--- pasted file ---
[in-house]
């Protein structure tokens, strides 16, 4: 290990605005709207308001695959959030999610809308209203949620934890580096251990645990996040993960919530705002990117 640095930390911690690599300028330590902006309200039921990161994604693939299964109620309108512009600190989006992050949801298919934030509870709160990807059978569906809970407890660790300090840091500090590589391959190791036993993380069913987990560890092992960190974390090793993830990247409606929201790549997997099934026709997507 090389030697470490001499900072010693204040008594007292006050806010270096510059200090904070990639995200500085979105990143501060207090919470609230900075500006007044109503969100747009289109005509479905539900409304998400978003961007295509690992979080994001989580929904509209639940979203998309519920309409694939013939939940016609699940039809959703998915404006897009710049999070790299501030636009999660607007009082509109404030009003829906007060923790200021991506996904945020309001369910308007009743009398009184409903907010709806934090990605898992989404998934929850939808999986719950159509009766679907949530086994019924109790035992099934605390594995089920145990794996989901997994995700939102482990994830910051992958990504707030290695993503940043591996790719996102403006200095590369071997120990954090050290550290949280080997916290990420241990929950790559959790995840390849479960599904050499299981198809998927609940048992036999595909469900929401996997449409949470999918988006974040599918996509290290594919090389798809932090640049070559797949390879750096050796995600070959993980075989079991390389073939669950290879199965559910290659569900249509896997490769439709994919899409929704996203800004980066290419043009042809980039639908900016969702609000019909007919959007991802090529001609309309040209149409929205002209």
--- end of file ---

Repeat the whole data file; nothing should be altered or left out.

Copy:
[in-house]
């Protein structure tokens, strides 16, 4: 290990605005709207308001695959959030999610809308209203949620934890580096251990645990996040993960919530705002990117 640095930390911690690599300028330590902006309200039921990161994604693939299964109620309108512009600190989006992050949801298919934030509870709160990807059978569906809970407890660790300090840091500090590589391959190791036993993380069913987990560890092992960190974390090793993830990247409606929201790549997997099934026709997507 090389030697470490001499900072010693204040008594007292006050806010270096510059200090904070990639995200500085979105990143501060207090919470609230900075500006007044109503969100747009289109005509479905539900409304998400978003961007295509690992979080994001989580929904509209639940979203998309519920309409694939013939939940016609699940039809959703998915404006897009710049999070790299501030636009999660607007009082509109404030009003829906007060923790200021991506996904945020309001369910308007009743009398009184409903907010709806934090990605898992989404998934929850939808999986719950159509009766679907949530086994019924109790035992099934605390594995089920145990794996989901997994995700939102482990994830910051992958990504707030290695993503940043591996790719996102403006200095590369071997120990954090050290550290949280080997916290990420241990929950790559959790995840390849479960599904050499299981198809998927609940048992036999595909469900929401996997449409949470999918988006974040599918996509290290594919090389798809932090640049070559797949390879750096050796995600070959993980075989079991390389073939669950290879199965559910290659569900249509896997490769439709994919899409929704996203800004980066290419043009042809980039639908900016969702609000019909007919959007991802090529001609309309040209149409929205002209």